The second day of our stay in the Ogden Air Logistics Complex was focused on our ability to be independent thinkers to assist in value stream mapping four critical problems plaguing the complex, ranging from Defense Logistics Agency ordering process to the cyber infrastructure investment needed for plant equipment. These are not uncommon challenges facing an MRO operation in the government. It was interesting in working with the teams to discover that across the Air Force, the Navy, and the Army, we all face similar challenges but often do not have the appropriate network to benchmark each service on potential solutions. We found that continued collaboration and effective communication would benefit each of the groups in overcoming their constrained environments.

On our fourth day, we departed Hill Air Force Base and visited ES3 Solutions in Clearfield, UT. which focused on developing engineering solutions to solve aging infrastructure and equipment challenges for an aging fleet. It was apparent much of the talent located at ES3 had prior experience in the aviation industry, predominately working for Hill Air Force Base. Most of the workload at the installation was developed by taking a laboratory approach to solving plaguing issues for things from landing gear to fuselages. The main platform for service was the F-16, which is used by both the Air Force and Navy, so the fleet is larger, and the mechanical challenges are more pervasive across two services. This company focused on bridging that gap by developing solutions and then developing the methods for manufacturing and storage on a small-scale basis to support those platforms. The personnel at this organization were extremely passionate about the work being conducted and it was evident by the enthusiasm each demonstrated when briefing us and touring us throughout the facility.

As a nod to the Army, the group was able to tour the Tooele Army Depot! Toole Army Depot falls within the United States Army Joint Munitions Command located Tooele County, Utah. It serves as a storage site for war reserve and training ammunition. The depot stores, issues, receives, renovates, modifies, maintains and demilitarizes conventional munitions. The tour included a walk through of their machine shops that are used to manufacture certain piece parts in support of ammunition storage, specifically types of containers that could house different materials conducive for long term storage. The tour then took the group on a scenic drive across the installation, which was full of bunkers and other inground built armories, that brought us ultimately to the operations where Tooele Army Depot was executing the most successful Public Private Partnership the organization had experienced thus far. The intent was to demonstrate the ability of an Army installation teaming with the private sector to showcase the collaboration and utilization of capacity that may have been underutilized in the past. It highlighted the organization’s commitment to relevancy.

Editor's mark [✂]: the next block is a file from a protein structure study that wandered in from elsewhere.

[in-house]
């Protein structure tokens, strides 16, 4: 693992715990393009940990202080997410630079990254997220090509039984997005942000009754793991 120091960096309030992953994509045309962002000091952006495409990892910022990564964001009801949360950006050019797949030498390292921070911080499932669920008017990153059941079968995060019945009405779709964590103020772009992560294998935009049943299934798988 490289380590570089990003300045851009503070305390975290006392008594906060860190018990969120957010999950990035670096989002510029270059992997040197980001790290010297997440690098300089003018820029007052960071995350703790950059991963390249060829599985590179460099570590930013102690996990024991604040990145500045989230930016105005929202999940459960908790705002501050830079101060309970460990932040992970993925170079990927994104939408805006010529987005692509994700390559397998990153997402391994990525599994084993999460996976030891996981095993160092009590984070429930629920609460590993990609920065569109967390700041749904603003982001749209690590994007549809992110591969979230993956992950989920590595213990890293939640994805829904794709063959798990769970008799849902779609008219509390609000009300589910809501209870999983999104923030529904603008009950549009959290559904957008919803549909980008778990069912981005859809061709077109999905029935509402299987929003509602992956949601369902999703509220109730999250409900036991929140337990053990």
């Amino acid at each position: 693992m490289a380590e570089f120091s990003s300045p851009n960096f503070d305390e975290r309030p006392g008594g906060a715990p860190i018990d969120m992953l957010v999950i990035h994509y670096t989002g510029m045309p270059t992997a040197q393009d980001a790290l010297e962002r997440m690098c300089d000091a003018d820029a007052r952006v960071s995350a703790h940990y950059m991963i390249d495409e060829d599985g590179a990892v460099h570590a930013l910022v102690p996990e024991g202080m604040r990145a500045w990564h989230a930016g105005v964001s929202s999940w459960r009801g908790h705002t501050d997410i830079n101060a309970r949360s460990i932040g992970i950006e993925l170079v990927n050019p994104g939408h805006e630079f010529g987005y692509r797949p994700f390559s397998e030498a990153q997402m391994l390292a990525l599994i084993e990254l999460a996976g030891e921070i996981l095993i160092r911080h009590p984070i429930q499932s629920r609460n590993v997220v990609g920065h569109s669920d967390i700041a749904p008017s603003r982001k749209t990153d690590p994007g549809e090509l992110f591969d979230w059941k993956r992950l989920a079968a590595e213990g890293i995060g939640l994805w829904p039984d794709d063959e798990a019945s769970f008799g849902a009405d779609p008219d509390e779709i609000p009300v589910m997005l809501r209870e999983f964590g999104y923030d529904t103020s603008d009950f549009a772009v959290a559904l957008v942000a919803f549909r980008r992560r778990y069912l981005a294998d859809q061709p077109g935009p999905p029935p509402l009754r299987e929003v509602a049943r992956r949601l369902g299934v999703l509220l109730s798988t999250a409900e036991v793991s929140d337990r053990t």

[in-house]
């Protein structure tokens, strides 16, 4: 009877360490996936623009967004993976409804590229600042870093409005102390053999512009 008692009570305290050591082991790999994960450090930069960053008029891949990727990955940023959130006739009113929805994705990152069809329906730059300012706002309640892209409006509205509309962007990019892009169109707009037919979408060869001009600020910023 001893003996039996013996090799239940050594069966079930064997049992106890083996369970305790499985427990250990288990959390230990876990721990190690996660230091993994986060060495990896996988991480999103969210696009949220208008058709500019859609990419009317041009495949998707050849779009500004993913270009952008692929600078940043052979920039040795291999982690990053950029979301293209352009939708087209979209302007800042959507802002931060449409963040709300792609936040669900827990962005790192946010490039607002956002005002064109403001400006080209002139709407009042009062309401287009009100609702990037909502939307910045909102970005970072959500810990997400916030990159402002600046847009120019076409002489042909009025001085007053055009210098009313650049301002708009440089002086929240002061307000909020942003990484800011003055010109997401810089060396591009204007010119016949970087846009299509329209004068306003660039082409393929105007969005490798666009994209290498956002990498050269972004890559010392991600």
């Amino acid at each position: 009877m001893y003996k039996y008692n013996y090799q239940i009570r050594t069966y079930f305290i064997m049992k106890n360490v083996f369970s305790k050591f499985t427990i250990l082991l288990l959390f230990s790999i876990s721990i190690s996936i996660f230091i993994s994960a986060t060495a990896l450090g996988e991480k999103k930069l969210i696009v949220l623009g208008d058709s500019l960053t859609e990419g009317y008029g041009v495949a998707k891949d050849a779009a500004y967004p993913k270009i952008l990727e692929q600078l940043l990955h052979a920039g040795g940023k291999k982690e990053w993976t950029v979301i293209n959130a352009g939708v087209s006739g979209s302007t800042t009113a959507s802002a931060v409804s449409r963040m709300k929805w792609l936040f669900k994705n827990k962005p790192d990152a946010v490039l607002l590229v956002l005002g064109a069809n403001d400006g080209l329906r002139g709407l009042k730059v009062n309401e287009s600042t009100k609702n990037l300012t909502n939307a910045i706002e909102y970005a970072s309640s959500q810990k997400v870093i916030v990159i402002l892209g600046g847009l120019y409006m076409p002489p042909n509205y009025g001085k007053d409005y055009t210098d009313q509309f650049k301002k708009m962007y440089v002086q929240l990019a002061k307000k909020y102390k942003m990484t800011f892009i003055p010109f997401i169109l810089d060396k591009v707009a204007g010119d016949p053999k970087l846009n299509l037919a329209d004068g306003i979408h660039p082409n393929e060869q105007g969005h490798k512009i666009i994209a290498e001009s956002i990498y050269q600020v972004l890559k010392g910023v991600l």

Our final stop was at Elevate MRO operations in Salt Lake City, UT. The facility was similar in nature to what the group toured at Duncan earlier in the week, but there were slight differences in the operations, from the cleanliness of the outfit, the capacity utilization methodology and the overall mixture of the operations. It was clear that Elevate focused solely on MRO operations and parts reclamation efforts, which are plaguing to the aircraft maintenance industry.

Overall the trip provided some useful insights for all students to walk away knowing more about the MRO functionality in the western states both from a commercial and government perspective. It is clear that MRO operations are a critical aspect of keeping equipment optimal, reliable, effective and operational, so any opportunities we have to broaden and expand our networks to benchmark best practices and gain a deeper appreciation of MRO challenges is a welcomed opportunity for all of us to take that knowledge back to our organizations and charge towards overcoming those challenges we may face, but never face alone!